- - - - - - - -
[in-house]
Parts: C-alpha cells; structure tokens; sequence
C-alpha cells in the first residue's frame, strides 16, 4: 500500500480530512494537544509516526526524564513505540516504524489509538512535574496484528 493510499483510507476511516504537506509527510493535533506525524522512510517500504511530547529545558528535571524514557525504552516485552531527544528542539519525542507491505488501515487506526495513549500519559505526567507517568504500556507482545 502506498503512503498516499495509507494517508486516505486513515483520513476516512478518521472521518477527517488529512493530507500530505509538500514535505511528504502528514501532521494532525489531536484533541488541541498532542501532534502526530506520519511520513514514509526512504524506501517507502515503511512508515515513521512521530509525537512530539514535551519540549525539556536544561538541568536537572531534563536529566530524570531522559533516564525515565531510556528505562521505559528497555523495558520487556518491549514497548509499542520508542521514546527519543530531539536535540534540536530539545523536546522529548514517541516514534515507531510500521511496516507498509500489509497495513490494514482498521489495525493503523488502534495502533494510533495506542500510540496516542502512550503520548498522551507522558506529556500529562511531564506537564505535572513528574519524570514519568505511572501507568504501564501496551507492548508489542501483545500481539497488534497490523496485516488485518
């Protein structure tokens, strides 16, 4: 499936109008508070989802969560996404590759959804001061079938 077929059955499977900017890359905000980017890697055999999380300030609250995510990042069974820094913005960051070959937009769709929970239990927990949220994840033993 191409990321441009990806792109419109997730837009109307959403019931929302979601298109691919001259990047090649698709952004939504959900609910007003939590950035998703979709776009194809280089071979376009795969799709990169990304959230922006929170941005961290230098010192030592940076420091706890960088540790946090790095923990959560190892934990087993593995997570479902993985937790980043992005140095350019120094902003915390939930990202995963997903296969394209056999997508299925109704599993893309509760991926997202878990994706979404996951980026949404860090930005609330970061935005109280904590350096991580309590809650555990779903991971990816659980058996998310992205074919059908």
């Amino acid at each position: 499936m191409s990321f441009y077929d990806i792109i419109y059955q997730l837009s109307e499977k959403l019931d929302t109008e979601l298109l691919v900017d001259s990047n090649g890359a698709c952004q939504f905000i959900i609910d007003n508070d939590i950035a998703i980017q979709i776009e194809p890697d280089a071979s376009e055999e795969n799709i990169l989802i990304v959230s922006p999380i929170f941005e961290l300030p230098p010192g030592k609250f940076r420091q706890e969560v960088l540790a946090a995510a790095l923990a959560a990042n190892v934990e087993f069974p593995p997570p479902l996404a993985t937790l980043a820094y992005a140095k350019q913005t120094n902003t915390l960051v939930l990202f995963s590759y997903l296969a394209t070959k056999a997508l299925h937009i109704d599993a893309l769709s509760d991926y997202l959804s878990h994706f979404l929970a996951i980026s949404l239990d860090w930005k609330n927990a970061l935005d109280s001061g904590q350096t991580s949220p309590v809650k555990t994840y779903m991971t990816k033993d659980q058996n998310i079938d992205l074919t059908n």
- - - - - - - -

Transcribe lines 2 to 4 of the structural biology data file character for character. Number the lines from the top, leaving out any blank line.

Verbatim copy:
Parts: C-alpha cells; structure tokens; sequence
C-alpha cells in the first residue's frame, strides 16, 4: 500500500480530512494537544509516526526524564513505540516504524489509538512535574496484528 493510499483510507476511516504537506509527510493535533506525524522512510517500504511530547529545558528535571524514557525504552516485552531527544528542539519525542507491505488501515487506526495513549500519559505526567507517568504500556507482545 502506498503512503498516499495509507494517508486516505486513515483520513476516512478518521472521518477527517488529512493530507500530505509538500514535505511528504502528514501532521494532525489531536484533541488541541498532542501532534502526530506520519511520513514514509526512504524506501517507502515503511512508515515513521512521530509525537512530539514535551519540549525539556536544561538541568536537572531534563536529566530524570531522559533516564525515565531510556528505562521505559528497555523495558520487556518491549514497548509499542520508542521514546527519543530531539536535540534540536530539545523536546522529548514517541516514534515507531510500521511496516507498509500489509497495513490494514482498521489495525493503523488502534495502533494510533495506542500510540496516542502512550503520548498522551507522558506529556500529562511531564506537564505535572513528574519524570514519568505511572501507568504501564501496551507492548508489542501483545500481539497488534497490523496485516488485518
């Protein structure tokens, strides 16, 4: 499936109008508070989802969560996404590759959804001061079938 077929059955499977900017890359905000980017890697055999999380300030609250995510990042069974820094913005960051070959937009769709929970239990927990949220994840033993 191409990321441009990806792109419109997730837009109307959403019931929302979601298109691919001259990047090649698709952004939504959900609910007003939590950035998703979709776009194809280089071979376009795969799709990169990304959230922006929170941005961290230098010192030592940076420091706890960088540790946090790095923990959560190892934990087993593995997570479902993985937790980043992005140095350019120094902003915390939930990202995963997903296969394209056999997508299925109704599993893309509760991926997202878990994706979404996951980026949404860090930005609330970061935005109280904590350096991580309590809650555990779903991971990816659980058996998310992205074919059908």